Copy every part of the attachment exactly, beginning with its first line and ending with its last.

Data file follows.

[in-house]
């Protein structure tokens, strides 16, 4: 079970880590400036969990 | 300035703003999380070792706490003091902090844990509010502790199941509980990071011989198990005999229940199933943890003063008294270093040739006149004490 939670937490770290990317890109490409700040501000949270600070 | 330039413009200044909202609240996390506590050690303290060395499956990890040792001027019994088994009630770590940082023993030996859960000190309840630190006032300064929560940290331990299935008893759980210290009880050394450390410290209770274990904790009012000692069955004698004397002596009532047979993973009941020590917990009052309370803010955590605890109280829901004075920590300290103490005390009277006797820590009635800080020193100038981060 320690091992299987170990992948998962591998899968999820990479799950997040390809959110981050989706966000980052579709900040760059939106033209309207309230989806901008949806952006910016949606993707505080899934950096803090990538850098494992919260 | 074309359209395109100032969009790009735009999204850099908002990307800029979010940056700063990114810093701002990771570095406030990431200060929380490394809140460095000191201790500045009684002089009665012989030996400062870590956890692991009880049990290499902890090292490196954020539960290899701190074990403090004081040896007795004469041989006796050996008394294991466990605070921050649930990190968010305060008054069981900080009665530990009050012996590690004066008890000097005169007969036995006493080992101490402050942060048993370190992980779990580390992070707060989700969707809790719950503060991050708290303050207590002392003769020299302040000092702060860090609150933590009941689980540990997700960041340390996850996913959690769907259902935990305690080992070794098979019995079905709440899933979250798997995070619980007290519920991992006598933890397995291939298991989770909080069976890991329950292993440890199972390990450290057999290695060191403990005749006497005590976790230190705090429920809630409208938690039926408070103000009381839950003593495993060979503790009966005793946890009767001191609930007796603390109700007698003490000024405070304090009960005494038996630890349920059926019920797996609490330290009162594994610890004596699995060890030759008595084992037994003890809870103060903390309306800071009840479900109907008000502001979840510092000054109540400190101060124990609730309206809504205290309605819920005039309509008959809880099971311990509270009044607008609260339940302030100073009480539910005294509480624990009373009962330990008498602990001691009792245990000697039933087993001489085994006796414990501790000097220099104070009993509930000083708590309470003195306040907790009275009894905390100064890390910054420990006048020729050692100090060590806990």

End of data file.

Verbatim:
[in-house]
């Protein structure tokens, strides 16, 4: 079970880590400036969990 | 300035703003999380070792706490003091902090844990509010502790199941509980990071011989198990005999229940199933943890003063008294270093040739006149004490 939670937490770290990317890109490409700040501000949270600070 | 330039413009200044909202609240996390506590050690303290060395499956990890040792001027019994088994009630770590940082023993030996859960000190309840630190006032300064929560940290331990299935008893759980210290009880050394450390410290209770274990904790009012000692069955004698004397002596009532047979993973009941020590917990009052309370803010955590605890109280829901004075920590300290103490005390009277006797820590009635800080020193100038981060 320690091992299987170990992948998962591998899968999820990479799950997040390809959110981050989706966000980052579709900040760059939106033209309207309230989806901008949806952006910016949606993707505080899934950096803090990538850098494992919260 | 074309359209395109100032969009790009735009999204850099908002990307800029979010940056700063990114810093701002990771570095406030990431200060929380490394809140460095000191201790500045009684002089009665012989030996400062870590956890692991009880049990290499902890090292490196954020539960290899701190074990403090004081040896007795004469041989006796050996008394294991466990605070921050649930990190968010305060008054069981900080009665530990009050012996590690004066008890000097005169007969036995006493080992101490402050942060048993370190992980779990580390992070707060989700969707809790719950503060991050708290303050207590002392003769020299302040000092702060860090609150933590009941689980540990997700960041340390996850996913959690769907259902935990305690080992070794098979019995079905709440899933979250798997995070619980007290519920991992006598933890397995291939298991989770909080069976890991329950292993440890199972390990450290057999290695060191403990005749006497005590976790230190705090429920809630409208938690039926408070103000009381839950003593495993060979503790009966005793946890009767001191609930007796603390109700007698003490000024405070304090009960005494038996630890349920059926019920797996609490330290009162594994610890004596699995060890030759008595084992037994003890809870103060903390309306800071009840479900109907008000502001979840510092000054109540400190101060124990609730309206809504205290309605819920005039309509008959809880099971311990509270009044607008609260339940302030100073009480539910005294509480624990009373009962330990008498602990001691009792245990000697039933087993001489085994006796414990501790000097220099104070009993509930000083708590309470003195306040907790009275009894905390100064890390910054420990006048020729050692100090060590806990």